Based on the observation that literature and architecture have increasingly influenced each other since the 18th century, this Emmy Noether Program for Young Researchers seeks to investigate the dynamic interrelationships between the two art forms.
Our research will mainly focus on two specific time periods: the period of transition from the 18th to the 19th century, and the phase between 1910 and 1935. Both of these periods saw a boom in building construction, giving rise to special kinds of exchange between the fields of architecture and literature. While one can trace the significant influence of the ‘poetic’ on architecture in the period "around 1800," architecture seems to take the leading role during the 20th-century period of Classic Modernity, sparking important discussions and new perspectives in literature.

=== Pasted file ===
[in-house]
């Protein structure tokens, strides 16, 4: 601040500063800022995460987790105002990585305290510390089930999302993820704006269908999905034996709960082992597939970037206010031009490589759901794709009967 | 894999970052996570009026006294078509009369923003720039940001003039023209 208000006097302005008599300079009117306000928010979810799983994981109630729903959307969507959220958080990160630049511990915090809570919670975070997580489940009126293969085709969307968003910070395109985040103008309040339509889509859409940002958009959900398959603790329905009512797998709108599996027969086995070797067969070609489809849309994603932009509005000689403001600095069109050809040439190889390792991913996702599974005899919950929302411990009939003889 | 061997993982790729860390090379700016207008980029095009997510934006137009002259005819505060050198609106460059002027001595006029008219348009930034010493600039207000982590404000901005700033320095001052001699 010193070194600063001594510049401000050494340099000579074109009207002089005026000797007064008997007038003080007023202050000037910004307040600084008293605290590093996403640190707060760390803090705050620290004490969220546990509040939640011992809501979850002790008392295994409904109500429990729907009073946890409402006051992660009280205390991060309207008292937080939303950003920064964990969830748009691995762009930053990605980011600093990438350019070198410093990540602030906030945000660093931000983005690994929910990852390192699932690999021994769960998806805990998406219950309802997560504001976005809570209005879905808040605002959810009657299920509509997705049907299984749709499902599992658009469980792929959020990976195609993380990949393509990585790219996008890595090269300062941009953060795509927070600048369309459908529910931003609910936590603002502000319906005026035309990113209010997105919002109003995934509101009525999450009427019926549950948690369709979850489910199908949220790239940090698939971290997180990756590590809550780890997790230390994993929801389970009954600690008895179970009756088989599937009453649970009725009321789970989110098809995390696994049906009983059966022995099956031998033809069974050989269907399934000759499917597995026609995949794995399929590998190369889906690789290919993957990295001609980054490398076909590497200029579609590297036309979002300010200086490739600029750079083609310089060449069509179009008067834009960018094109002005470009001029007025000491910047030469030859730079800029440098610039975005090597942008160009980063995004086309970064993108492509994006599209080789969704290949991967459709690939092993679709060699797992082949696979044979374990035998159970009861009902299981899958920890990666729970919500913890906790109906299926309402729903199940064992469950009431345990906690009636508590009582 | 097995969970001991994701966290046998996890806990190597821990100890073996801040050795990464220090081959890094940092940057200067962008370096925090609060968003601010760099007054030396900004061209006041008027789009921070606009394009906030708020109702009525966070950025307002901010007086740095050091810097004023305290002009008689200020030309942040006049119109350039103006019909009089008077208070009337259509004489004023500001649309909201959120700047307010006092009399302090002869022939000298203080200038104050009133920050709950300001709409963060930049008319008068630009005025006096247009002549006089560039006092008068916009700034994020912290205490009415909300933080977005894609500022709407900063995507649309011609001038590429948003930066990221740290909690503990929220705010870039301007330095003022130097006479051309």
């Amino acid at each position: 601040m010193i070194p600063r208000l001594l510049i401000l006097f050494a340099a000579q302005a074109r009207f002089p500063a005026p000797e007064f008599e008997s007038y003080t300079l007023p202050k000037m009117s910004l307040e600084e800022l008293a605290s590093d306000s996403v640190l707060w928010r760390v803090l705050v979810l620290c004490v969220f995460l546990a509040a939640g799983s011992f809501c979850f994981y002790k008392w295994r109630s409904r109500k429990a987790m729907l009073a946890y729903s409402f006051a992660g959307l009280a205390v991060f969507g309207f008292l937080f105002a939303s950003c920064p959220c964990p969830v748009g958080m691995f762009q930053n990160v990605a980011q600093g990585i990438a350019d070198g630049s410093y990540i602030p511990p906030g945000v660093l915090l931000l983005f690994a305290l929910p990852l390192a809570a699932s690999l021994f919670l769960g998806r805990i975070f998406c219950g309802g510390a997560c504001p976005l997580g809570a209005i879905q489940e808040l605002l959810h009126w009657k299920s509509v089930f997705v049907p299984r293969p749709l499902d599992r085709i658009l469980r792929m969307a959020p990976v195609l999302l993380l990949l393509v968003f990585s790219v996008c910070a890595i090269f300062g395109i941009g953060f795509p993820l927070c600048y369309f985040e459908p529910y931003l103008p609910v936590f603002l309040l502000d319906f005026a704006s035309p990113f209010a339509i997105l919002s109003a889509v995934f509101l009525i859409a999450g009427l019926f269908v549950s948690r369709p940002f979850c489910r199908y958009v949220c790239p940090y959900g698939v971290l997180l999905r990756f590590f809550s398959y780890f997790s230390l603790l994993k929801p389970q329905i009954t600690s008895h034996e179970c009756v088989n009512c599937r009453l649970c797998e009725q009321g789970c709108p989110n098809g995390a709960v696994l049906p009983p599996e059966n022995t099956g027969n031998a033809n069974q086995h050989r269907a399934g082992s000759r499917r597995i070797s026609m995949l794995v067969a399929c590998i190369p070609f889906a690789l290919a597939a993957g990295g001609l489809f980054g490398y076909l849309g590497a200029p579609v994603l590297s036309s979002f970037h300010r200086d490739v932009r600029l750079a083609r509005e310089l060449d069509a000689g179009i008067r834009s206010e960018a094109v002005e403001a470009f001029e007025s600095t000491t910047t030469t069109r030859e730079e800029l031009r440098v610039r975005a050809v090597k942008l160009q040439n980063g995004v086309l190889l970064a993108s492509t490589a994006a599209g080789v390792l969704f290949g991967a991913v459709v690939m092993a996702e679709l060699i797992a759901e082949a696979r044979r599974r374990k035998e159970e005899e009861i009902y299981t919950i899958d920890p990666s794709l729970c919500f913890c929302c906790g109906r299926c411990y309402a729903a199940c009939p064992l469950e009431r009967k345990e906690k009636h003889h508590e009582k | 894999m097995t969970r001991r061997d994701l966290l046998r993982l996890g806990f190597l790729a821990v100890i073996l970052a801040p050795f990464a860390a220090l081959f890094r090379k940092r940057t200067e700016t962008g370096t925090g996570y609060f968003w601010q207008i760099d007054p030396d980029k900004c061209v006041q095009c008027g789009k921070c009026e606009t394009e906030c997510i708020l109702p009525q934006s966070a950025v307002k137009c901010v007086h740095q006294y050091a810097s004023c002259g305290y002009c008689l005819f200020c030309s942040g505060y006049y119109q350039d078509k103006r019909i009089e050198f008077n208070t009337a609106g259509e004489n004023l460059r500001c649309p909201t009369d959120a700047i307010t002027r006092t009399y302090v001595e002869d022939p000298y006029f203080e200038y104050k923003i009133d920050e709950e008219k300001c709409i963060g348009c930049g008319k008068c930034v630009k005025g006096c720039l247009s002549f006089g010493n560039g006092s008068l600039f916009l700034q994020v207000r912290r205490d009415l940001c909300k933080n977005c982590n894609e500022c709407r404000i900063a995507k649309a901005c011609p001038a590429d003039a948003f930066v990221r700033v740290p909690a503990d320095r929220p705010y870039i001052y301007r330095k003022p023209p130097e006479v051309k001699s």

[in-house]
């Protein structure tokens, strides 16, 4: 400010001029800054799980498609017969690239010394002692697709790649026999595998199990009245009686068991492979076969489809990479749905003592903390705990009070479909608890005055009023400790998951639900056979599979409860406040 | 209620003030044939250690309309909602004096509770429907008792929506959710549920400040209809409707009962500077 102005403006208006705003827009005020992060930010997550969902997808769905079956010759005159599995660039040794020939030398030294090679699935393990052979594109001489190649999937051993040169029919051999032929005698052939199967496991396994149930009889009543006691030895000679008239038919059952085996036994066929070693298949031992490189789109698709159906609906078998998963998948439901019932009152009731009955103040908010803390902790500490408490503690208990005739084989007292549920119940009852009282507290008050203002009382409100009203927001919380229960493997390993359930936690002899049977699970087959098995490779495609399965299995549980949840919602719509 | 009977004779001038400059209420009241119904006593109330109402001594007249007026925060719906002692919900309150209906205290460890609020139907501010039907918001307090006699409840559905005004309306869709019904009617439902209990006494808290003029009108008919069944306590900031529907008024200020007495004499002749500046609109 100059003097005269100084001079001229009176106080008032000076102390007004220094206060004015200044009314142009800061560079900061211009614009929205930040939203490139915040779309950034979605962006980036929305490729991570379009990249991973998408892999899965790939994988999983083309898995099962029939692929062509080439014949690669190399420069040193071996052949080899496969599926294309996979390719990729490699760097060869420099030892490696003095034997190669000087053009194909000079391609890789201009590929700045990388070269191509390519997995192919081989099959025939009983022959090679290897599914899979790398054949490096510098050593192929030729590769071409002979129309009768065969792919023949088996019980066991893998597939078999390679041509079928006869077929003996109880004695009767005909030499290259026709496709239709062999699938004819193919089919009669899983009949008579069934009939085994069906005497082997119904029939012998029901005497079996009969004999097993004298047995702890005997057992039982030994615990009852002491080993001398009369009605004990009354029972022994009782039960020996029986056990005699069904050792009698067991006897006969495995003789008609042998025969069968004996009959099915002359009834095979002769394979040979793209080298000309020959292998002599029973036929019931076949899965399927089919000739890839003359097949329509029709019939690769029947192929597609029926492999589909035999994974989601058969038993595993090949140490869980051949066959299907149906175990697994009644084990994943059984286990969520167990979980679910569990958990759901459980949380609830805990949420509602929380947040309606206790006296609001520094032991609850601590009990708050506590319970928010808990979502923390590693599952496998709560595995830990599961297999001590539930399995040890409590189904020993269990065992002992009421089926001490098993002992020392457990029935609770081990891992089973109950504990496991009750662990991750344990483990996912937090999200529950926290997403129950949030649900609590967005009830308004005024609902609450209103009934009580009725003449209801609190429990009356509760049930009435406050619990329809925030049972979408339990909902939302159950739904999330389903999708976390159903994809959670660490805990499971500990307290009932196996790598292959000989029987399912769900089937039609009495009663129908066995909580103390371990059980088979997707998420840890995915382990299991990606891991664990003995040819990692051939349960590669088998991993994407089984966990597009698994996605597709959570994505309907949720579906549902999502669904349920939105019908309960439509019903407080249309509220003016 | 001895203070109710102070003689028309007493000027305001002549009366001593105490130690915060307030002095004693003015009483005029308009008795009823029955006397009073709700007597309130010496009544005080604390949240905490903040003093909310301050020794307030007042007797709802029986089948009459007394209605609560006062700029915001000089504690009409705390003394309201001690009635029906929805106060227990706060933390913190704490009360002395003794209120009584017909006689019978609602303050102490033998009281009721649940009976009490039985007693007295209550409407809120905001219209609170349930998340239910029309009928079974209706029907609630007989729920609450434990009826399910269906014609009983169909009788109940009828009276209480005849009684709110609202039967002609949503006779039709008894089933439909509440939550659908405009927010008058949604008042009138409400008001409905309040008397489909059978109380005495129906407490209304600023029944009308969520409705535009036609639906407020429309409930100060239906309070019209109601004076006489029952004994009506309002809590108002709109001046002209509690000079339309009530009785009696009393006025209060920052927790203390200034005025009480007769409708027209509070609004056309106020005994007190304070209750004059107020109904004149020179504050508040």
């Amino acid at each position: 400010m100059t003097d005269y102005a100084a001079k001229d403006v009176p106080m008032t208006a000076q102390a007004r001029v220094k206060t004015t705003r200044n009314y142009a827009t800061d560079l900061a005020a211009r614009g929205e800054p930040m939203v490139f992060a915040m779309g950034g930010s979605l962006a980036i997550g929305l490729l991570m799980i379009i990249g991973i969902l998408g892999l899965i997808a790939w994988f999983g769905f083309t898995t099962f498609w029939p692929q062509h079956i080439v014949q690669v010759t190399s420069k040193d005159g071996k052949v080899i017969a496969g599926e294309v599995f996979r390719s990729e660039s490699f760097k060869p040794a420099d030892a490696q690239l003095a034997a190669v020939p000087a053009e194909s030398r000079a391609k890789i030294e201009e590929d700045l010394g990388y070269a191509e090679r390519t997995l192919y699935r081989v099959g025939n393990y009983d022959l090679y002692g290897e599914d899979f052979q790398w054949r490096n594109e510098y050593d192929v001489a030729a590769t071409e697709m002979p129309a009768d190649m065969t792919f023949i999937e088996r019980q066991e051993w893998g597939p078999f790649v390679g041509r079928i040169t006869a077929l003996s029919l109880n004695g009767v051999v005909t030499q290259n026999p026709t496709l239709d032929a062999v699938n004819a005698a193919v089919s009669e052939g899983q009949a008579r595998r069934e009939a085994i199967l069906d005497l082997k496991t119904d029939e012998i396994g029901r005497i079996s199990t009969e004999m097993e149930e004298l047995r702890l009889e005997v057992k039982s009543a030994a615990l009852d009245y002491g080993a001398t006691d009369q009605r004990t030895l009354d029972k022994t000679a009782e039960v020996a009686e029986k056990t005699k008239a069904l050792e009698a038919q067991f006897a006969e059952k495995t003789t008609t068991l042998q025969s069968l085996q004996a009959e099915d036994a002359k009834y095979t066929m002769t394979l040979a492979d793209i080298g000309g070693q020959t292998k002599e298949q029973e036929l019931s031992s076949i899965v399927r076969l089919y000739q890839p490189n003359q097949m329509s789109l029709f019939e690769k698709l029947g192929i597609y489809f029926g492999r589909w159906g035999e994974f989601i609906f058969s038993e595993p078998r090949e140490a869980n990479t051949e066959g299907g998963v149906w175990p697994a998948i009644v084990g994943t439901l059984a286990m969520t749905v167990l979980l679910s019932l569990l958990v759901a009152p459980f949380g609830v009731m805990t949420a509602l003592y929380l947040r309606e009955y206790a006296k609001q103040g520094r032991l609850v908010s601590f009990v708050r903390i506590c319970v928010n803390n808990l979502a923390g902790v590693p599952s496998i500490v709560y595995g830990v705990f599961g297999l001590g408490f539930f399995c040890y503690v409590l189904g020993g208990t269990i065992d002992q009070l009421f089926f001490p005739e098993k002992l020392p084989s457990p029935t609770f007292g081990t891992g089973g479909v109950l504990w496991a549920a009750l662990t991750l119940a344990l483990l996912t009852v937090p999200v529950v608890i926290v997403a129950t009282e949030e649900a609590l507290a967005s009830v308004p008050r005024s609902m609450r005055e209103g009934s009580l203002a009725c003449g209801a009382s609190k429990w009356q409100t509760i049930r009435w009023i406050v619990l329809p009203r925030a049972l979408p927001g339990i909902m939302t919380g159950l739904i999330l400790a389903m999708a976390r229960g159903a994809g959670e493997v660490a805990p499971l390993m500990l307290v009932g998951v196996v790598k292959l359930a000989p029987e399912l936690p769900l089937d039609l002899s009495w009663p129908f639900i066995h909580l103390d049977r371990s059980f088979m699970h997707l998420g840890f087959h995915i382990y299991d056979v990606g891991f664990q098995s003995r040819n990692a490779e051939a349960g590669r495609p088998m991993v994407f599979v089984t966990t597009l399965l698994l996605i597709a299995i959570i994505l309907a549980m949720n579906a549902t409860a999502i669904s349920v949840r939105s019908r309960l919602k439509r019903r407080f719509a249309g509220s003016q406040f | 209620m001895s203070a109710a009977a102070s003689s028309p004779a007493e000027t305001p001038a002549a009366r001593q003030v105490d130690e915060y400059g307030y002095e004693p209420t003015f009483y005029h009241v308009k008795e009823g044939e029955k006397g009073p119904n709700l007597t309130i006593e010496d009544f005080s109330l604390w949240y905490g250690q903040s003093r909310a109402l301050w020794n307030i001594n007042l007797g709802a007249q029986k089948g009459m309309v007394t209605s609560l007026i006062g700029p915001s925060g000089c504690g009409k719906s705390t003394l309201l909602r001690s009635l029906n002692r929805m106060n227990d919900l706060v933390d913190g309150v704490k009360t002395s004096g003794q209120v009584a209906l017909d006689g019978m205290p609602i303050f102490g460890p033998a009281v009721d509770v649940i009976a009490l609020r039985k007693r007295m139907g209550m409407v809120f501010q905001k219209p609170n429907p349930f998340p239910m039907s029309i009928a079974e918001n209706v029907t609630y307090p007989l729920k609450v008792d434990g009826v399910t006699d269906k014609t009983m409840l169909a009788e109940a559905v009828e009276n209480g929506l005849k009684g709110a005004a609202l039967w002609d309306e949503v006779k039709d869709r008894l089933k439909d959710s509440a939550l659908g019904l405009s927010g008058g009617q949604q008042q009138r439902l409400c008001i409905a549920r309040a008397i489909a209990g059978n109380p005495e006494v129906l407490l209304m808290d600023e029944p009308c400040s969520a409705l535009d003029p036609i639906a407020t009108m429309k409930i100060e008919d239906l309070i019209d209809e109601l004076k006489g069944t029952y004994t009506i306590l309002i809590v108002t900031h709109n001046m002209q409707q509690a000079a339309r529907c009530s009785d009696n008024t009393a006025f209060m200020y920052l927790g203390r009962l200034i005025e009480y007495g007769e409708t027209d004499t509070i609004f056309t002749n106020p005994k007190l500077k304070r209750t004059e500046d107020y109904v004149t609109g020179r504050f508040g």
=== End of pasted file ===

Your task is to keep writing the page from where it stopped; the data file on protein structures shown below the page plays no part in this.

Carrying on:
Based on exemplary case studies, we will investigate the (re-)presentation of architecture in fiction and the functions that the use and presentation of architectural metaphors and thoughts can have within the realm of literature. Conversely, we will also examine the critical or analytical possibilities that literature might offer architecture, investigating various aspects of literary influence on architectural aesthetics.Within this scope, our group follows a spatial-anthropological approach. Starting from the observation that literary texts around 1800 reveal an increasingly close symbolic connection between space and emotion, the group analyzes the development of new perspectives on the idea of the human subject itself, which subsequently is oftentimes conceived as being intrinsically spatial. The research group’s projects will seek to correlate and explore the complex entanglement between the contours of this new spatial conception of the subject and more general discourse(s) on architecture and literature.